All kinds of interesting factors helps bring about the recent outbreak of potential democracy in Egypt, as Dr. Ayman Amer, Associate Professor of Economics at Mount Mercy University, pointed out Feb. 22.
He also said many of the analogies made between Egypt and Iran—such as I had made in an earlier blog post—are faulty due to deep differences between the countries and cultures.
Amer spoke to a meeting of Iowa Women for Peace, which Dr. Charlotte Martin, president of the group and another MMU Professor, she of Religious Studies, pointed out is being renamed Iowa Workers for Peace “because we have more men than women and it was getting awkward.”
Anyway, Amer said that there were four factors that led to Egypt’s revolution:
1) A rigged fall election in Egypt, which emphasized to the people how fake the Mubarak government was.
2) A speech two years ago by President Obama in Cairo—and Obama’s election in the United States, both of which energized and excited the Egyptian people.
3) The recent revolution in Tunisia, where the president quickly resigned in the fact of popular protests.
4) The advent of social media and direct communication through Facebook, Twitter and phone texting.
As for the contrast between Iran and Egypt, Amer noted that Sunni Islam and Shia Islam, which both sharing a lack of church-state separation, have a different relationship to the formal church. In Shia-dominated Iran, Islam is economically independent of the government and, indeed, oversees the government.
Sunni Egypt does not have that tradition. While church and state are not separated in Egypt the way they are in the U.S.—indeed, they are not separated in a U.S.-like system anywhere in the Islamic world—neither does the church have the authority to dominate the government.
Amer said Americans need to have a more complete understanding of the Middle East in order to understand events in Egypt. Among other things, he noted that we tend to lump all Muslims and all Muslim groups together—thinking of the Muslim Brotherhood in Egypt as if it were like the Taliban or al Qaeda. In fact, not only is the Egyptian group different, but the Taliban and al Qaeda are also very different from each other—one a tribal force in Afghanistan and Pakistan, the other an amorphous international group.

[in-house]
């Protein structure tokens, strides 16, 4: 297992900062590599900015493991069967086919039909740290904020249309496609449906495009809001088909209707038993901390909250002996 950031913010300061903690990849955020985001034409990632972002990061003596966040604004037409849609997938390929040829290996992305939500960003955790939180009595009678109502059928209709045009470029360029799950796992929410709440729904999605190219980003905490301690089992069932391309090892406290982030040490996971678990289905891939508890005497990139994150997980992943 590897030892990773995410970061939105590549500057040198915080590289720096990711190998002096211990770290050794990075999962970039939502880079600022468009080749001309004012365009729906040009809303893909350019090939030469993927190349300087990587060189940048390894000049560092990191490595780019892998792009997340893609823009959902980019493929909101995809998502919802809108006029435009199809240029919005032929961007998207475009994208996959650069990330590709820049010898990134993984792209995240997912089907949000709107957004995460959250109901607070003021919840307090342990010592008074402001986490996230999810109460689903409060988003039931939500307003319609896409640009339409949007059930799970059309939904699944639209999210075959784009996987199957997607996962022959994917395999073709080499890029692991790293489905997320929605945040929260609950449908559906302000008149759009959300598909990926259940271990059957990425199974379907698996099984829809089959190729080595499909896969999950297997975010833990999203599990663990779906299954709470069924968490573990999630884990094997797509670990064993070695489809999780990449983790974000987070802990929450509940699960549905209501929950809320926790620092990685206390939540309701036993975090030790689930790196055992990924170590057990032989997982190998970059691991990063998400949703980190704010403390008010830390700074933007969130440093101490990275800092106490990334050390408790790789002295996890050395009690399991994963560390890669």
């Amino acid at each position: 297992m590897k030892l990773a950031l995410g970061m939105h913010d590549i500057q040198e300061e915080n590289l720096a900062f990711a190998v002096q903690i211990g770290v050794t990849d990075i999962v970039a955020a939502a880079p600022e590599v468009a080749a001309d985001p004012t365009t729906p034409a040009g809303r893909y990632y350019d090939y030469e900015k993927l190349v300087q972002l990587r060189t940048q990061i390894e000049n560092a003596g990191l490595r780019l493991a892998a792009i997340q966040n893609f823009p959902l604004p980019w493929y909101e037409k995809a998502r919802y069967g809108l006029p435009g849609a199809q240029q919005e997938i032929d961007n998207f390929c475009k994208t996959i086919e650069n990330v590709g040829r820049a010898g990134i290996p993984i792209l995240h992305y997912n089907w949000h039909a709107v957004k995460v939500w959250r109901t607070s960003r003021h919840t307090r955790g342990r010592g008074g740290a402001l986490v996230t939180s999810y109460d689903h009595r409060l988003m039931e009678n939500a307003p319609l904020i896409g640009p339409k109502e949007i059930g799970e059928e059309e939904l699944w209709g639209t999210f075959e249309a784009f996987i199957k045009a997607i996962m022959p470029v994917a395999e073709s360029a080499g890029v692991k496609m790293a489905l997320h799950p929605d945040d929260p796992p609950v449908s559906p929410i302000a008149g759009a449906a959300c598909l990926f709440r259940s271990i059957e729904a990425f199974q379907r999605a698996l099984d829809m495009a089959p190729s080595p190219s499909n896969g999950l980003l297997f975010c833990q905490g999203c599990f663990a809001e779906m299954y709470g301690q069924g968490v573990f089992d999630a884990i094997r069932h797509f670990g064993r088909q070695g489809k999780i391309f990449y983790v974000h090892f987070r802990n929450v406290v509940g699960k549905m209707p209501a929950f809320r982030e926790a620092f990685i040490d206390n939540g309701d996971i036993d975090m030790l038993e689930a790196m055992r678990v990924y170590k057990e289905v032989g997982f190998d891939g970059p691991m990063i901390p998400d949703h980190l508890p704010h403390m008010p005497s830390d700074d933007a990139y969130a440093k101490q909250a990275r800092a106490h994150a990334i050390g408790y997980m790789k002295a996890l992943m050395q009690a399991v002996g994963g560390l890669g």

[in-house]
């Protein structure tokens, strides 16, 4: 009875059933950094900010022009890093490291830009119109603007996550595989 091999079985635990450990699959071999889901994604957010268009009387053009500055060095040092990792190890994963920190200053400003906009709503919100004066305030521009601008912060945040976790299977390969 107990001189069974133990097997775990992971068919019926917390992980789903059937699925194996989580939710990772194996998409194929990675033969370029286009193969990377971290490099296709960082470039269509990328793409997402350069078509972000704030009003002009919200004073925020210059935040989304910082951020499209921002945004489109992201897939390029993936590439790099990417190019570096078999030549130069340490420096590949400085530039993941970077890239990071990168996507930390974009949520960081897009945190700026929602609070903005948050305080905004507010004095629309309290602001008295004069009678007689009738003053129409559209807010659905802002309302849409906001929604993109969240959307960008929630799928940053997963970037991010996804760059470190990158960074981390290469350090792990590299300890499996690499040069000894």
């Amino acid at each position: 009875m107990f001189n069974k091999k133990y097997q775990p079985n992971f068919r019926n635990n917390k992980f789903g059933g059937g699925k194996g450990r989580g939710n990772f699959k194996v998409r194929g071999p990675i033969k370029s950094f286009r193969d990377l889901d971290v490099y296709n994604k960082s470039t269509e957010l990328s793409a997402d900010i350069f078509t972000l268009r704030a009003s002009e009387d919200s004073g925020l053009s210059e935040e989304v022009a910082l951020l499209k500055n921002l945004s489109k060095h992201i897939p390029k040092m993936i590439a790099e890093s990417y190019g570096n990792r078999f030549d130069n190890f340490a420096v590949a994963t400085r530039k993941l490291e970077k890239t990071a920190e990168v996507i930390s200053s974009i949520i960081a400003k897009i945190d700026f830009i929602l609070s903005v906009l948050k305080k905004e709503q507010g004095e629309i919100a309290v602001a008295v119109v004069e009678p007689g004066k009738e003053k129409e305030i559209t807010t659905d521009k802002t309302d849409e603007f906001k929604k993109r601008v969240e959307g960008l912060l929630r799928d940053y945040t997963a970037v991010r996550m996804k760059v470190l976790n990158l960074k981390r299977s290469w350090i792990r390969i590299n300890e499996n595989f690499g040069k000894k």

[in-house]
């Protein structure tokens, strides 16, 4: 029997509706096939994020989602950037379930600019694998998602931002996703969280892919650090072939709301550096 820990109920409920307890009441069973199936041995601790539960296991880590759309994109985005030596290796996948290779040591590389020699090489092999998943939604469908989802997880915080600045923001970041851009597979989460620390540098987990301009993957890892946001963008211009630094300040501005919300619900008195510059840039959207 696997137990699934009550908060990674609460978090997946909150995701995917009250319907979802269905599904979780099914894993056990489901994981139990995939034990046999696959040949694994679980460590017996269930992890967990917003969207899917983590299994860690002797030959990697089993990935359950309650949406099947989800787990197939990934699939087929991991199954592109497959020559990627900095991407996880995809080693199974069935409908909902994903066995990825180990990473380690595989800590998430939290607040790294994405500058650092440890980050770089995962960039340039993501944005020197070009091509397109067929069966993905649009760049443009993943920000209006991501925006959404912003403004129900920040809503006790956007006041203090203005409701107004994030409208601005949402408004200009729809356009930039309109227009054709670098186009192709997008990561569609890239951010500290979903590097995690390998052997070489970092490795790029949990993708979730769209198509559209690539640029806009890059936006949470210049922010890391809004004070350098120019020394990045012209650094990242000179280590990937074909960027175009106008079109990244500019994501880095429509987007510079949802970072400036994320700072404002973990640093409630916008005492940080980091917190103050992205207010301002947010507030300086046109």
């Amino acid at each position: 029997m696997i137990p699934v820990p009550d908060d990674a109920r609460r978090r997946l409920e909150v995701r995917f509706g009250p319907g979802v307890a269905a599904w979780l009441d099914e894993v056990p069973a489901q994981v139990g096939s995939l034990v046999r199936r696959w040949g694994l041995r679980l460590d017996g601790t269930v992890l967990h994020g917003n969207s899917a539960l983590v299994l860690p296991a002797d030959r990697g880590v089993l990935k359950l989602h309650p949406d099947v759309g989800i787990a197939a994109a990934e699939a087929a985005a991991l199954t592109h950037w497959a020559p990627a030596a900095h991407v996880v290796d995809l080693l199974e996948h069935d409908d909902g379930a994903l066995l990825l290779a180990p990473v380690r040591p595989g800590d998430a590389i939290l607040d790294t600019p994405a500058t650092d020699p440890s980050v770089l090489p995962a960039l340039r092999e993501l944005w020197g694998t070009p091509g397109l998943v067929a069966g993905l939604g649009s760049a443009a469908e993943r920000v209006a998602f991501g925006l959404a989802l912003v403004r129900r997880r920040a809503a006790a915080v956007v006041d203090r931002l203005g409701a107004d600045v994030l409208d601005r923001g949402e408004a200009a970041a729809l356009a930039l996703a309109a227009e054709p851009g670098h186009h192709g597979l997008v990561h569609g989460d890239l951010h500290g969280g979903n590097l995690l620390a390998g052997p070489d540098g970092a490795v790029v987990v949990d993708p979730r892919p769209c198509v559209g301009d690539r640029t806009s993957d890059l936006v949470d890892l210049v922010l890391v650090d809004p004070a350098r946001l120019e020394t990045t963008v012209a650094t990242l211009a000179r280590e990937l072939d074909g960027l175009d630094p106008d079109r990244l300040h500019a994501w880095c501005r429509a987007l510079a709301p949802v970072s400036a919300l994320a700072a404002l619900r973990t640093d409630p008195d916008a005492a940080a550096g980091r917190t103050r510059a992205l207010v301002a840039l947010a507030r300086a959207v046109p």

Another point he made is that American policy has historically tended to favor “order” at all costs—which has led to support for dictatorships that are unpopular with the people
Not only is this morally dubious, but, as Amer said, governments come and go, even if it takes 30 years. The people remain. He said that it would strategically benefit the U.S. in the long term to be seen as being on the people’s side.
Amer also said that we can’t play down the importance of American politics. When the 2008 campaign was going on, Amer would hear from his mother about quotes Sarah Palin or Mike Huckabee or others stated during the campaign. His young nephews and nieces also comment on American politics.
America is not just a military power—perhaps more importantly, American media are a worldwide force. CNN is everywhere, and Egyptians follow American political news very closely.
The theme of the successful 2008 Obama campaign? “Change,” and change is a message that Egyptians have taken to heart.
Well, I’m not completely prepared to let go of the Iran analogy in the sense that people power revolutions don’t always turn out well in the end.
In Egypt, a huge question mark is what role the military will take. Just as the Islamic world does not separate church and state as the U.S. does, Egyptian government does not have the tradition of the military being controlled by civilians. Indeed, when he was named Vice President in the 1970s, before an assassination made him president, Hosni Mubarak had been an Air Force general.
The interim government is a senior military council. I’m glad that the Egyptian military didn’t attack the people—and wish the Libyan military would follow suit—but, it’s still an open question:
Can democracy come to Egypt? Will the generals allow it? Another Obama theme comes to mind–hope. At least there is hope.